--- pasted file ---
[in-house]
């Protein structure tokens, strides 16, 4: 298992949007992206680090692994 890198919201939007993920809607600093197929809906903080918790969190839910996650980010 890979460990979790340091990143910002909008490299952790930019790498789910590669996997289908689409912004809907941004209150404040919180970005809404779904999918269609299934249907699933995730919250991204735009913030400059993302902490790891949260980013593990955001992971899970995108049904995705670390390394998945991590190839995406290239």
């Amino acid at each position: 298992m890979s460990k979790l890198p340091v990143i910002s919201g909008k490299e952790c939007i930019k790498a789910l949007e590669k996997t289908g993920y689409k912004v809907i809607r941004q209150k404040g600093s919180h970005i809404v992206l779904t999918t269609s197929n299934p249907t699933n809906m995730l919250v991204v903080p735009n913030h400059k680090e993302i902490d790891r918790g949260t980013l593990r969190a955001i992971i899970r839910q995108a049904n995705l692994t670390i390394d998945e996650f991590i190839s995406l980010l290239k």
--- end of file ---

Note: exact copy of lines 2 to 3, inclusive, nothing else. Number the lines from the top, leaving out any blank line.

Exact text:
């Protein structure tokens, strides 16, 4: 298992949007992206680090692994 890198919201939007993920809607600093197929809906903080918790969190839910996650980010 890979460990979790340091990143910002909008490299952790930019790498789910590669996997289908689409912004809907941004209150404040919180970005809404779904999918269609299934249907699933995730919250991204735009913030400059993302902490790891949260980013593990955001992971899970995108049904995705670390390394998945991590190839995406290239």
């Amino acid at each position: 298992m890979s460990k979790l890198p340091v990143i910002s919201g909008k490299e952790c939007i930019k790498a789910l949007e590669k996997t289908g993920y689409k912004v809907i809607r941004q209150k404040g600093s919180h970005i809404v992206l779904t999918t269609s197929n299934p249907t699933n809906m995730l919250v991204v903080p735009n913030h400059k680090e993302i902490d790891r918790g949260t980013l593990r969190a955001i992971i899970r839910q995108a049904n995705l692994t670390i390394d998945e996650f991590i190839s995406l980010l290239k």